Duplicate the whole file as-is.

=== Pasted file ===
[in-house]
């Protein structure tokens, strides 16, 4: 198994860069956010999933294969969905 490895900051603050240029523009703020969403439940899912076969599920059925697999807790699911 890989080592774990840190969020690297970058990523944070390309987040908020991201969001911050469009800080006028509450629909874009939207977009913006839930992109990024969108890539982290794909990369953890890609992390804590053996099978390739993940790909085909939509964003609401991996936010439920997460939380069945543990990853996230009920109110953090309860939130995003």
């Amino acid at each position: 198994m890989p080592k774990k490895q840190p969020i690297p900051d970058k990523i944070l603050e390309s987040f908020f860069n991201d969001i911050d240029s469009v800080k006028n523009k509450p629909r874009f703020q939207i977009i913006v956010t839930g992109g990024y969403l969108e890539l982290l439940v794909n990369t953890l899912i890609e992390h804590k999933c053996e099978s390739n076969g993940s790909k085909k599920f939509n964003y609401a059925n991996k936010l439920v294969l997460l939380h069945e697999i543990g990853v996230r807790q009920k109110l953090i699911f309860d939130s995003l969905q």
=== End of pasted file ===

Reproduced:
[in-house]
């Protein structure tokens, strides 16, 4: 198994860069956010999933294969969905 490895900051603050240029523009703020969403439940899912076969599920059925697999807790699911 890989080592774990840190969020690297970058990523944070390309987040908020991201969001911050469009800080006028509450629909874009939207977009913006839930992109990024969108890539982290794909990369953890890609992390804590053996099978390739993940790909085909939509964003609401991996936010439920997460939380069945543990990853996230009920109110953090309860939130995003």
């Amino acid at each position: 198994m890989p080592k774990k490895q840190p969020i690297p900051d970058k990523i944070l603050e390309s987040f908020f860069n991201d969001i911050d240029s469009v800080k006028n523009k509450p629909r874009f703020q939207i977009i913006v956010t839930g992109g990024y969403l969108e890539l982290l439940v794909n990369t953890l899912i890609e992390h804590k999933c053996e099978s390739n076969g993940s790909k085909k599920f939509n964003y609401a059925n991996k936010l439920v294969l997460l939380h069945e697999i543990g990853v996230r807790q009920k109110l953090i699911f309860d939130s995003l969905q």